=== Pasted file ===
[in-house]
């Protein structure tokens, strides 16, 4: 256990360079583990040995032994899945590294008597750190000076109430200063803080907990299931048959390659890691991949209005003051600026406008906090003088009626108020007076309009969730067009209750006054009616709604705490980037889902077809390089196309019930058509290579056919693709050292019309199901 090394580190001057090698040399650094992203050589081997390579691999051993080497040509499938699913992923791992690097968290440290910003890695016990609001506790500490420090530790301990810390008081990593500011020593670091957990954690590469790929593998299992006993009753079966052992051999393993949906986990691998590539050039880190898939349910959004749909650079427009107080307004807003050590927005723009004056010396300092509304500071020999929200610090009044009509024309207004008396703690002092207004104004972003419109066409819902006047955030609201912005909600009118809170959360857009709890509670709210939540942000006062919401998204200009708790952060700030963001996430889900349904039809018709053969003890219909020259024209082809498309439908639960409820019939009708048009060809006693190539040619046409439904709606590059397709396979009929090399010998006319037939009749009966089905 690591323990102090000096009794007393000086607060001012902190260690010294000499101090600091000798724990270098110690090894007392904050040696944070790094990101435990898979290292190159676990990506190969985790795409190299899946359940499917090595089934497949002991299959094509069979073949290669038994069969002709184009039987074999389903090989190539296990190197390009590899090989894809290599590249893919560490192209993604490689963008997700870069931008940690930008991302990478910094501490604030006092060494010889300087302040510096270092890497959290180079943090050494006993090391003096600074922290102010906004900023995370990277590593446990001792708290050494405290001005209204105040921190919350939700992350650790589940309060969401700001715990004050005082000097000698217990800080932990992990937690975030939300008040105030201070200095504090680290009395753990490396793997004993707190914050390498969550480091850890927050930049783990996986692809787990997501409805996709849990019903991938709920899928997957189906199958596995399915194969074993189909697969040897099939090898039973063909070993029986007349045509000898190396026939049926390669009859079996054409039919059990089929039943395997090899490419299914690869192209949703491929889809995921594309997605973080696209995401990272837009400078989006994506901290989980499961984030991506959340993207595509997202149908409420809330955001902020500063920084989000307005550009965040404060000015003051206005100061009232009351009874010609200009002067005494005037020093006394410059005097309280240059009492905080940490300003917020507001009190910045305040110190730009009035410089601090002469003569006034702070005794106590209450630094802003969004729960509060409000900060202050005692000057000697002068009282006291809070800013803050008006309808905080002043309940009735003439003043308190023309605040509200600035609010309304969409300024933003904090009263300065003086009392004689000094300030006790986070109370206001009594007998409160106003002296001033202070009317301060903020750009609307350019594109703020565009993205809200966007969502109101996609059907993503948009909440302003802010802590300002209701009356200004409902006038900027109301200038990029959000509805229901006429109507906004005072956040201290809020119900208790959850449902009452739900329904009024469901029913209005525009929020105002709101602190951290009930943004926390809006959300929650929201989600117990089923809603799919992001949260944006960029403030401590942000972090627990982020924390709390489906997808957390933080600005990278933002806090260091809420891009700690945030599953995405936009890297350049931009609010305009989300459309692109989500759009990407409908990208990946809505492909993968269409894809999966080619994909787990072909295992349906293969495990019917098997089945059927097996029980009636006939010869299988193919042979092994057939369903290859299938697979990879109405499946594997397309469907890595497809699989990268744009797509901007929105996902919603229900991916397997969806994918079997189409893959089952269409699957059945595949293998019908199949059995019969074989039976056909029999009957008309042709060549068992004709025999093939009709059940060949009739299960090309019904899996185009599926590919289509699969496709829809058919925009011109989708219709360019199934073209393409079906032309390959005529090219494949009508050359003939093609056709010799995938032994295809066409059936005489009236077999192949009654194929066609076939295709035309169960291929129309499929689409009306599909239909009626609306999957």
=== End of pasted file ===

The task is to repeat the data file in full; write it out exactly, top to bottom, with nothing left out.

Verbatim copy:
[in-house]
């Protein structure tokens, strides 16, 4: 256990360079583990040995032994899945590294008597750190000076109430200063803080907990299931048959390659890691991949209005003051600026406008906090003088009626108020007076309009969730067009209750006054009616709604705490980037889902077809390089196309019930058509290579056919693709050292019309199901 090394580190001057090698040399650094992203050589081997390579691999051993080497040509499938699913992923791992690097968290440290910003890695016990609001506790500490420090530790301990810390008081990593500011020593670091957990954690590469790929593998299992006993009753079966052992051999393993949906986990691998590539050039880190898939349910959004749909650079427009107080307004807003050590927005723009004056010396300092509304500071020999929200610090009044009509024309207004008396703690002092207004104004972003419109066409819902006047955030609201912005909600009118809170959360857009709890509670709210939540942000006062919401998204200009708790952060700030963001996430889900349904039809018709053969003890219909020259024209082809498309439908639960409820019939009708048009060809006693190539040619046409439904709606590059397709396979009929090399010998006319037939009749009966089905 690591323990102090000096009794007393000086607060001012902190260690010294000499101090600091000798724990270098110690090894007392904050040696944070790094990101435990898979290292190159676990990506190969985790795409190299899946359940499917090595089934497949002991299959094509069979073949290669038994069969002709184009039987074999389903090989190539296990190197390009590899090989894809290599590249893919560490192209993604490689963008997700870069931008940690930008991302990478910094501490604030006092060494010889300087302040510096270092890497959290180079943090050494006993090391003096600074922290102010906004900023995370990277590593446990001792708290050494405290001005209204105040921190919350939700992350650790589940309060969401700001715990004050005082000097000698217990800080932990992990937690975030939300008040105030201070200095504090680290009395753990490396793997004993707190914050390498969550480091850890927050930049783990996986692809787990997501409805996709849990019903991938709920899928997957189906199958596995399915194969074993189909697969040897099939090898039973063909070993029986007349045509000898190396026939049926390669009859079996054409039919059990089929039943395997090899490419299914690869192209949703491929889809995921594309997605973080696209995401990272837009400078989006994506901290989980499961984030991506959340993207595509997202149908409420809330955001902020500063920084989000307005550009965040404060000015003051206005100061009232009351009874010609200009002067005494005037020093006394410059005097309280240059009492905080940490300003917020507001009190910045305040110190730009009035410089601090002469003569006034702070005794106590209450630094802003969004729960509060409000900060202050005692000057000697002068009282006291809070800013803050008006309808905080002043309940009735003439003043308190023309605040509200600035609010309304969409300024933003904090009263300065003086009392004689000094300030006790986070109370206001009594007998409160106003002296001033202070009317301060903020750009609307350019594109703020565009993205809200966007969502109101996609059907993503948009909440302003802010802590300002209701009356200004409902006038900027109301200038990029959000509805229901006429109507906004005072956040201290809020119900208790959850449902009452739900329904009024469901029913209005525009929020105002709101602190951290009930943004926390809006959300929650929201989600117990089923809603799919992001949260944006960029403030401590942000972090627990982020924390709390489906997808957390933080600005990278933002806090260091809420891009700690945030599953995405936009890297350049931009609010305009989300459309692109989500759009990407409908990208990946809505492909993968269409894809999966080619994909787990072909295992349906293969495990019917098997089945059927097996029980009636006939010869299988193919042979092994057939369903290859299938697979990879109405499946594997397309469907890595497809699989990268744009797509901007929105996902919603229900991916397997969806994918079997189409893959089952269409699957059945595949293998019908199949059995019969074989039976056909029999009957008309042709060549068992004709025999093939009709059940060949009739299960090309019904899996185009599926590919289509699969496709829809058919925009011109989708219709360019199934073209393409079906032309390959005529090219494949009508050359003939093609056709010799995938032994295809066409059936005489009236077999192949009654194929066609076939295709035309169960291929129309499929689409009306599909239909009626609306999957």